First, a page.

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Romeo and Mercutio

By | March 2006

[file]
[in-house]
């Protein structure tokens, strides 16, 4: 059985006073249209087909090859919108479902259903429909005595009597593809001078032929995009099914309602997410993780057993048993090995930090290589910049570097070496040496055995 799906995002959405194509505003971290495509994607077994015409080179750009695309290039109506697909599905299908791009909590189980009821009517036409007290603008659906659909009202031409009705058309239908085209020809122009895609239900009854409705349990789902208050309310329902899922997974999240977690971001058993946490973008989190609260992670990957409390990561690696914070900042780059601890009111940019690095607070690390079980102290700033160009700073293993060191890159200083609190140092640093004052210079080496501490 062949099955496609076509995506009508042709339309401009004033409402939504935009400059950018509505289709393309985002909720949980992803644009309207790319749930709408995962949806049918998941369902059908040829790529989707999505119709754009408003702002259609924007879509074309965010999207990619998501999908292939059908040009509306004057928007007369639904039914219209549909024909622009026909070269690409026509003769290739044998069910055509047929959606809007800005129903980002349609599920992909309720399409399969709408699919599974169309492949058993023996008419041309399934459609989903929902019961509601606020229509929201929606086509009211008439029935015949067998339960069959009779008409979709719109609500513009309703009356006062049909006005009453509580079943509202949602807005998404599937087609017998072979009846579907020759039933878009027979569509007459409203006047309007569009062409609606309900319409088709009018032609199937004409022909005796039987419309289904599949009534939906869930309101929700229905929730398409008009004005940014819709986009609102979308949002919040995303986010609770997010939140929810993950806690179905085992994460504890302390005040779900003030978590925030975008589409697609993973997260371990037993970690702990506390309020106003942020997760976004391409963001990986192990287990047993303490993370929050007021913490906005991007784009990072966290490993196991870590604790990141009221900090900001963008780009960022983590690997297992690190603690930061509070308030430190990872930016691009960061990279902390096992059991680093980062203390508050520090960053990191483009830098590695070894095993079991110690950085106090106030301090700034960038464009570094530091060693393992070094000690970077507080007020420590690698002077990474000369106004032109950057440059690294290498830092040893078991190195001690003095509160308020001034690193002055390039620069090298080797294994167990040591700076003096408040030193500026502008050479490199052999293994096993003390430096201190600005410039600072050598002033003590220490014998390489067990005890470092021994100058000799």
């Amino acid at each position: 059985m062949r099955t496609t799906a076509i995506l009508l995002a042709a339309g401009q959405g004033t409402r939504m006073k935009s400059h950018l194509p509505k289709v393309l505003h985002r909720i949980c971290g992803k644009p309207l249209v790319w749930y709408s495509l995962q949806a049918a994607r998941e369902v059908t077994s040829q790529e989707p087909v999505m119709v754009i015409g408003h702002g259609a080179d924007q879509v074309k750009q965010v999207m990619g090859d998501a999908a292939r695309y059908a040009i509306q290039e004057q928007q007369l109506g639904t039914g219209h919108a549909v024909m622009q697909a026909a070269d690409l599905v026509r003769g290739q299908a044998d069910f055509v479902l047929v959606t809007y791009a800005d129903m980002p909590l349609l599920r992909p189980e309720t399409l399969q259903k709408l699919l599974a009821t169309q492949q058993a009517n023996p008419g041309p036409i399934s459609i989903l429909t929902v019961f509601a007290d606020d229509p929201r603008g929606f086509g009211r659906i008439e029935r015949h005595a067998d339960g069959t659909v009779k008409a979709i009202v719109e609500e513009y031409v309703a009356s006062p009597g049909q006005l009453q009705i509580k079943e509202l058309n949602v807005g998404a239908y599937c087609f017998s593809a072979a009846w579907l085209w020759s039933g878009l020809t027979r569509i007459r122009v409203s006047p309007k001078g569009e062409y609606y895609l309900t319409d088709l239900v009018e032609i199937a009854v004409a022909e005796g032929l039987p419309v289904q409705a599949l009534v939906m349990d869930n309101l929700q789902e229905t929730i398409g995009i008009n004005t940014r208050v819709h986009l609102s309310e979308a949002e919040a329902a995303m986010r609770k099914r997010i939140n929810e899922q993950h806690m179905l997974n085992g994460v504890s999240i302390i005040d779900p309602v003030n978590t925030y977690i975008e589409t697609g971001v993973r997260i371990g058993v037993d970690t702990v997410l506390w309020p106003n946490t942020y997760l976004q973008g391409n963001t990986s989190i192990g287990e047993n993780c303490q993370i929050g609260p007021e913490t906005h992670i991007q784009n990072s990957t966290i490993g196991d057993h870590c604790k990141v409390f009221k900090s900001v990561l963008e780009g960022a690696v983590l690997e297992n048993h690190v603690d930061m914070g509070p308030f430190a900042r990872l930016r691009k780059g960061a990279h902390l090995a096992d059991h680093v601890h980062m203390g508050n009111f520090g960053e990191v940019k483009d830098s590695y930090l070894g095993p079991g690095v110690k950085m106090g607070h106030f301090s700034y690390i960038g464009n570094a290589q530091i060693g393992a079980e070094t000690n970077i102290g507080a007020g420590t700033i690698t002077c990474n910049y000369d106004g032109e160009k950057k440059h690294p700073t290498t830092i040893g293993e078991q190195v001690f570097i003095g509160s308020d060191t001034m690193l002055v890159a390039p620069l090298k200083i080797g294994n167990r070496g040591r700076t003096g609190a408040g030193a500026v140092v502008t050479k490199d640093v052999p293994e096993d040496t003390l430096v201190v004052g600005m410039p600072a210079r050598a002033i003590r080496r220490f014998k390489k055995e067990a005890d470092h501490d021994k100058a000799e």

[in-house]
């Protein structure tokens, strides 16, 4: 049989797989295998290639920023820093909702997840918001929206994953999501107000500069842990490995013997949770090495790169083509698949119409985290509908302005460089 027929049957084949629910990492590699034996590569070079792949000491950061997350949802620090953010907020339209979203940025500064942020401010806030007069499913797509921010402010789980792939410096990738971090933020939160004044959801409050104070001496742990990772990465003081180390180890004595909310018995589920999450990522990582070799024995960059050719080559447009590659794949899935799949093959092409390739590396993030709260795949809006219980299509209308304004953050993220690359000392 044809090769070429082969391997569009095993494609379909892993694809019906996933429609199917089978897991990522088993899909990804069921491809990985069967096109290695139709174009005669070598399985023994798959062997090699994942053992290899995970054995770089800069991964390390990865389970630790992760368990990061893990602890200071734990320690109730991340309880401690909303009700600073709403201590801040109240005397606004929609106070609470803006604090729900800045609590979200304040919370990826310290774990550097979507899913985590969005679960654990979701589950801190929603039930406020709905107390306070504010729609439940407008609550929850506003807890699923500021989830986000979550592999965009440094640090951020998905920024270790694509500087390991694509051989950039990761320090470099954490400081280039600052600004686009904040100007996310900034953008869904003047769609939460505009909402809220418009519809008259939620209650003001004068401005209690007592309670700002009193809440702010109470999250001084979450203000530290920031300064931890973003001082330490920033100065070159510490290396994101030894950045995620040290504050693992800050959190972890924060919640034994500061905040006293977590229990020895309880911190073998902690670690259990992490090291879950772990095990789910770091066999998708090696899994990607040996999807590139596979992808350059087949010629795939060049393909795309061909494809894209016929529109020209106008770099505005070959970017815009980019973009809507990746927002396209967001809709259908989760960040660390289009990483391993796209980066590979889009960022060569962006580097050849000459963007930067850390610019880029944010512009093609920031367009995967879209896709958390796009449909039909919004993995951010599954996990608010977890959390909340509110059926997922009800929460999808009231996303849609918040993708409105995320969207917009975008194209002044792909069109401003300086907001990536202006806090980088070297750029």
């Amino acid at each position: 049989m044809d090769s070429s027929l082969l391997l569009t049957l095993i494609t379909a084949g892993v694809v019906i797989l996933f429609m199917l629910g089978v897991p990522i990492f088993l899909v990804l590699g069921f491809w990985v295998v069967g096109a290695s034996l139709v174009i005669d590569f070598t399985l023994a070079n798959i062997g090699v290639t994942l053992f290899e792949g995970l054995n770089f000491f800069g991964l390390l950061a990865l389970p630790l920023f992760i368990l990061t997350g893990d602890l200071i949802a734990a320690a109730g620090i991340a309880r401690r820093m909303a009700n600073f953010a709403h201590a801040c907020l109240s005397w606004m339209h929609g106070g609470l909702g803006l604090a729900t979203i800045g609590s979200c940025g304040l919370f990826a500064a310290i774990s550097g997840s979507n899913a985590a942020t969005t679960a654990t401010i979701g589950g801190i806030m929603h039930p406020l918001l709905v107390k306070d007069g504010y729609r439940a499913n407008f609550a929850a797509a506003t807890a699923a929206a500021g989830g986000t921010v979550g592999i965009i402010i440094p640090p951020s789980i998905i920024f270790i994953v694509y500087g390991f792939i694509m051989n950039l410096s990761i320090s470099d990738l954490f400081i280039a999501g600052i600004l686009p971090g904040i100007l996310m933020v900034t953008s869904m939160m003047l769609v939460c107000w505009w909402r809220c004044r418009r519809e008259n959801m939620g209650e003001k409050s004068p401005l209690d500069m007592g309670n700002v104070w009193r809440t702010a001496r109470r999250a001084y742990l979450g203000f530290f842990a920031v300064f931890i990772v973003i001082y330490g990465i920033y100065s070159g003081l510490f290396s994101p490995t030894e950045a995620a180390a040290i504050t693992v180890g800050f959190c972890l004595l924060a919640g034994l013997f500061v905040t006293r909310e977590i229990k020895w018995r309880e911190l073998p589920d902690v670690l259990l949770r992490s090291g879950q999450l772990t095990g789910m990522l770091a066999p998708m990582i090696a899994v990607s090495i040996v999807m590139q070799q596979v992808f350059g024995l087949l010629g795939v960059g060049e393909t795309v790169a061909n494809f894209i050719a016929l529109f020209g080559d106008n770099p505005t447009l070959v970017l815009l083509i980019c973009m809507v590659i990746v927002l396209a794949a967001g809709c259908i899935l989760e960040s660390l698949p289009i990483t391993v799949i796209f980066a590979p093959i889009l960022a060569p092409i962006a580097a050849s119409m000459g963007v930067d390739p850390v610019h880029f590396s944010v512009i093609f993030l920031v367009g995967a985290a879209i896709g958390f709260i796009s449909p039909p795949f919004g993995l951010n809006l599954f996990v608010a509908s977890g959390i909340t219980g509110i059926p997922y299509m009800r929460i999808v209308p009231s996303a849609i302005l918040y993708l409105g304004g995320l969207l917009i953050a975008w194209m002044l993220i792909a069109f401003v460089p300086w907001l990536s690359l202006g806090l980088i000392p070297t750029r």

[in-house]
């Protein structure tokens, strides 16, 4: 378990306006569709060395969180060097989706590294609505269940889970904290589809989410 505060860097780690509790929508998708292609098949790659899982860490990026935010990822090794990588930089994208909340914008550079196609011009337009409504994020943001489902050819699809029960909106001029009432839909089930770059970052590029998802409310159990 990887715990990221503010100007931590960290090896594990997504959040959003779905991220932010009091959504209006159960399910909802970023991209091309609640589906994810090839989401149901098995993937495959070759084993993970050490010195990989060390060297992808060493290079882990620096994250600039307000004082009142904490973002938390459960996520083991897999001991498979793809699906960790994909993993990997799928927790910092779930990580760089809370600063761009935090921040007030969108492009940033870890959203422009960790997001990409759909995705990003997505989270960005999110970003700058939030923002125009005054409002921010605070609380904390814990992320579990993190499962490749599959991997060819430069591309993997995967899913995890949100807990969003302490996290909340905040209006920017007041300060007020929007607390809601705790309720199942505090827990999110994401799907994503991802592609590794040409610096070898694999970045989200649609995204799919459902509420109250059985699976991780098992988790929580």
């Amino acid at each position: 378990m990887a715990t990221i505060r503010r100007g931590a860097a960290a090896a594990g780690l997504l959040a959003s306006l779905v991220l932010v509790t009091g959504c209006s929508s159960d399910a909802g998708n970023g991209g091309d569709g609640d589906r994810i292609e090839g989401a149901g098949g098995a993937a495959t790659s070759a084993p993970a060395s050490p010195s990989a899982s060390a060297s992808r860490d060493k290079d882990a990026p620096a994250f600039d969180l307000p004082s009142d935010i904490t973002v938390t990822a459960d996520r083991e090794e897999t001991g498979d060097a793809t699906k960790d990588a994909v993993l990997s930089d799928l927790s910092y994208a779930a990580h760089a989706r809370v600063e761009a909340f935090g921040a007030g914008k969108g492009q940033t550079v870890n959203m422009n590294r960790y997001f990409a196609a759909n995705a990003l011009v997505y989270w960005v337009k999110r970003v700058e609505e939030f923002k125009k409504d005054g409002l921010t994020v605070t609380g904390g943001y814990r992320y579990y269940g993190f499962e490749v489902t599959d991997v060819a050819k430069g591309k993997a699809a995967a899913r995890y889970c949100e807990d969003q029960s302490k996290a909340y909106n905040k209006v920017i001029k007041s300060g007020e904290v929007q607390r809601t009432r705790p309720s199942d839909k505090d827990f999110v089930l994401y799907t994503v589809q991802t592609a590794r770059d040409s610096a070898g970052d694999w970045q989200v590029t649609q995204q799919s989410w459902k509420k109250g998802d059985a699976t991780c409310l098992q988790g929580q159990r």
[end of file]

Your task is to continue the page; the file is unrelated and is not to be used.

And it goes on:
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Throughout the works of William Shakespeare, the main character is complemented with another character that acts or serves as the protagonist's foil. In Romeo & Juliet, the protagonist, Romeo, is fickle, idealistic, impractical and naïve. To balance Romeo as a character, Shakespeare creates Mercutio; a good friend of Romeo's who acts as his conscience. While Romeo has an idealistic perspective of the world and more specifically of love, Mercutio balances Romeo's weak points as a dreamer. Mercutio is pragmatic, sensible, and clever and a master on word play. Throughout the play, Mercutio mocks Romeo's naïve and ridiculous fascination with love. Early in the play, Romeo goes on and on about his deep infatuation with the beautiful Rosaline. Come night at the Capulet ball, Romeo ‘falls' in love with Juliet. Romeo's inconsistency ultimately brings him to his demise. Shakespeare utilizes this literary device of creating two extreme characters to draw the characters and to complement each other and make them their own. The first instance of this relationship that exists between Romeo and Mercutio is evident in ACT 1, SCENE 4. Romeo, Mercutio, and Benvolio are headed to the Capulet's party. While Romeo is idealistic in his naïve trust in love, Mercutio is more pragmatic and is not blinded by the follies of love. In a sense, Mercutio almost pities the fact that Romeo is so ignorant to reality. Because Romeo is so romantic and unrealistic, Mercutio acts as his conscience, a guiding basis for Romeo's irrational decisions. When Romeo announces absentmindedly, "I dreamed a dream to-night." (Act 1, Scene 4) Mercutio responds with his famous Queen Mab speech, "O, then, I see Queen Mab hath been with you. She is the fairies' midwife, and she comes in shape no bigger than an agate-stone…Through lovers' brains, and then they dream of love; O'er courtiers' knees, that dream on court'sies straight, O'er lawyers' fingers, who straight dream on fees, O'er ladies ' lips, who straight...

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